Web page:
The former House Speaker and Republican presidential hopeful says it's inevitable that Clinton would be the Democratic nominee for the next election if she decided to run.
A 2016 presidential election with Hillary Rodham Clinton as the Democratic nominee would be a serious uphill battle for Republicans, Newt Gingrich said.
“If their competitor in '16 is going to be Hillary Clinton, supported by Bill Clinton and presumably a still relatively popular President Barack Obama, trying to win that will be truly the Super Bowl,” the former Speaker of the House and presidential candidate said Sunday on NBC’s “Meet the Press.”
He added that the current Republican Party “is incapable of competing at that level.”
Gingrich also thinks Clinton’s nomination is inevitable if she decides to run for president.
“She is married to the most popular Democrat in the country. They both think it would be good for her to be president,” he said. “That makes it virtually impossible to stop her for the nomination, I think.”
Gingrich was House Speaker through most of Bill Clinton’s two terms as president and described the former First Lady as “very formidable as a person. A very confident person.”
Asked if he’d mount another White House bid of his own, he said, “I doubt that, but one never knows.”
Some possible Republican contenders for 2016 face problems of favorability and name recognition, according to a new Politico/George Washington University Battleground poll.
Florida Senator Marco Rubio — who visited the important caucus state of Iowa just after November’s election — had a 33 percent favorable rating in the poll, compared to just 15 percent unfavorable, but 36 percent of the 1,000 registered voters who responded said they’d never heard of him.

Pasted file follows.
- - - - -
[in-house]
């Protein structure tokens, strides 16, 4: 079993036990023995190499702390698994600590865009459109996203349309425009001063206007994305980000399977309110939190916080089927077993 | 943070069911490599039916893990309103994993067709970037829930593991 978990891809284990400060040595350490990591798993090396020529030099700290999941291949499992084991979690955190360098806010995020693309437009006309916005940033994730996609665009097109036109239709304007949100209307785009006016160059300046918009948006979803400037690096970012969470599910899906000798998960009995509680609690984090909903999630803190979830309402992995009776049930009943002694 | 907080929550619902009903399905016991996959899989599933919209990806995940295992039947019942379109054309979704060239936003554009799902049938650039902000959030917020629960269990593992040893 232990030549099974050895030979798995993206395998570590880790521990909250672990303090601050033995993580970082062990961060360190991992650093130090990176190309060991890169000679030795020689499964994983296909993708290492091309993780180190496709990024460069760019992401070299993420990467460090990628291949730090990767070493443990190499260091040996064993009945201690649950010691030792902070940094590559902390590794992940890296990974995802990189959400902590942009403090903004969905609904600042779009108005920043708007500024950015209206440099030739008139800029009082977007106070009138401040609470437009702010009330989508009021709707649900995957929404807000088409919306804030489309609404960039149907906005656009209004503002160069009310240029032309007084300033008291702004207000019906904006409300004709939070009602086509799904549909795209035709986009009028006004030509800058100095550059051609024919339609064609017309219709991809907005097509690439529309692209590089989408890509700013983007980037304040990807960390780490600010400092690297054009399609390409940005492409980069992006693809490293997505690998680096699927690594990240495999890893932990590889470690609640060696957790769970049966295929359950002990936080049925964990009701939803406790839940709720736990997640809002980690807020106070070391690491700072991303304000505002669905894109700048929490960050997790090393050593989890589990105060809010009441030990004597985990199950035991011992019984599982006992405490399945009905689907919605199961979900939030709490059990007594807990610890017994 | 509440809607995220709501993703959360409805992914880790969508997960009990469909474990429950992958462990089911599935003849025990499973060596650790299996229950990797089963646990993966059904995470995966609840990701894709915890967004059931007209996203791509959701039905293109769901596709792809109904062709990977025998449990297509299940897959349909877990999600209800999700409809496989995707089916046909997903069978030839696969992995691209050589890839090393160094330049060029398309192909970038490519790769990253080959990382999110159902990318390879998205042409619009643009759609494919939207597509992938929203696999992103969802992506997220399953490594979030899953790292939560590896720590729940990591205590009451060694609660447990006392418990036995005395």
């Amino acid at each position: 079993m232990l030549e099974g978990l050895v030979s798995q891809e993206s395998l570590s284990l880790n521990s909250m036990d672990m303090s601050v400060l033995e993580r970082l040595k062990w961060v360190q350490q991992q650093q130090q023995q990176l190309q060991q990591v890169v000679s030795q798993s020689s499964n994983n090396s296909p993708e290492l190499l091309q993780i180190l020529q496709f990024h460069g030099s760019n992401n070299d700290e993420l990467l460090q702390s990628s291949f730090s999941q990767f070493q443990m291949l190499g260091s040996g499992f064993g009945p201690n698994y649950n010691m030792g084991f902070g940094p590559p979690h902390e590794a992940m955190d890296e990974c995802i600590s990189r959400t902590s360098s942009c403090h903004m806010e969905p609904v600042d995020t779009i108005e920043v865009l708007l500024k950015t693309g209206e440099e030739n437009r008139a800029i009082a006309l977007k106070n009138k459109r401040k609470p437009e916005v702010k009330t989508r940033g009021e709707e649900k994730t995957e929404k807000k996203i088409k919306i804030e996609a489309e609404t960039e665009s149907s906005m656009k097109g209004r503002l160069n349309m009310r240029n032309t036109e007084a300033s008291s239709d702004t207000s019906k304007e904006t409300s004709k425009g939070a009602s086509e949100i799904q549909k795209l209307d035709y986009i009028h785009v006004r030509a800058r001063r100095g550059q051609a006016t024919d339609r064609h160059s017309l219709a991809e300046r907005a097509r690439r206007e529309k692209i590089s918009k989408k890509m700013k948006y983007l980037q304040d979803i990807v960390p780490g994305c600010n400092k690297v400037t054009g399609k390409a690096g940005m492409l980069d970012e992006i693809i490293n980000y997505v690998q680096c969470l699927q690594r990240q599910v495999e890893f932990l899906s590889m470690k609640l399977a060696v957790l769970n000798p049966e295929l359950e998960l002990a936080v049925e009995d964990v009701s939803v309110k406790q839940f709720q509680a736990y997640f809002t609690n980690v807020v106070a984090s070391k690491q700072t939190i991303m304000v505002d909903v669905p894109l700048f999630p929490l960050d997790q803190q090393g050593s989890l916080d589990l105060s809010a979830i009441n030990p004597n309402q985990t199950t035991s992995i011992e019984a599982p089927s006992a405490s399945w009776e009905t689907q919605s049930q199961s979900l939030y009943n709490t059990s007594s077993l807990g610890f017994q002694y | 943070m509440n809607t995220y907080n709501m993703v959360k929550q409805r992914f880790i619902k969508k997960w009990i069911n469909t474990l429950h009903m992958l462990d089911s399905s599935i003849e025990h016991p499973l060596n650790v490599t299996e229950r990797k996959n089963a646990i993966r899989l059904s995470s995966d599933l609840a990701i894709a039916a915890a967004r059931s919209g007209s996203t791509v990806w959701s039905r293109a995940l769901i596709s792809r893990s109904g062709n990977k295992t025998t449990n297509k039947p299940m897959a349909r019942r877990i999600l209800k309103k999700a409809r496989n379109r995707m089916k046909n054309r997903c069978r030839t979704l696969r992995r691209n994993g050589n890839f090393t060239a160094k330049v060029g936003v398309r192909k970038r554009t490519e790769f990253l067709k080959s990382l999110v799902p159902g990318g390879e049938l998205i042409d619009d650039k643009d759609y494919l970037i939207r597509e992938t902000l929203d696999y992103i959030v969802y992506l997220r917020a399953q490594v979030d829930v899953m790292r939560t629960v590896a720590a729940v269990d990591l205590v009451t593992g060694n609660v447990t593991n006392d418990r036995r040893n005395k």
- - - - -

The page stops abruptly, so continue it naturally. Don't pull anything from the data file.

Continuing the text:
Jeb Bush, the son of one former president and the brother of another, was viewed favorably by 39 percent of respondents, to 34 percent who view him unfavorably. But he may have more name recognition than he’d like, according to Republican pollster Ed Goeas.
“The reason why Jeb Bush didn’t run this year is because he knew [Republicans] were not past the Bush years,” Goeas told Politico.
Paul Ryan, Mitt Romey’s running mate in the 2012 election, had a 47 percent favorable rating, with 33 percent of respondents viewing him unfavorably.
The candidate who gets the nod from the GOP for 2016 matters less than the party’s message, according to Gingrich.
“We didn't blow it because of Mitt Romney,” he said of the 2012 election. “We blew it because of a party which has refused to engage the reality of American life and refused to think through what the average American needs for a better future.”
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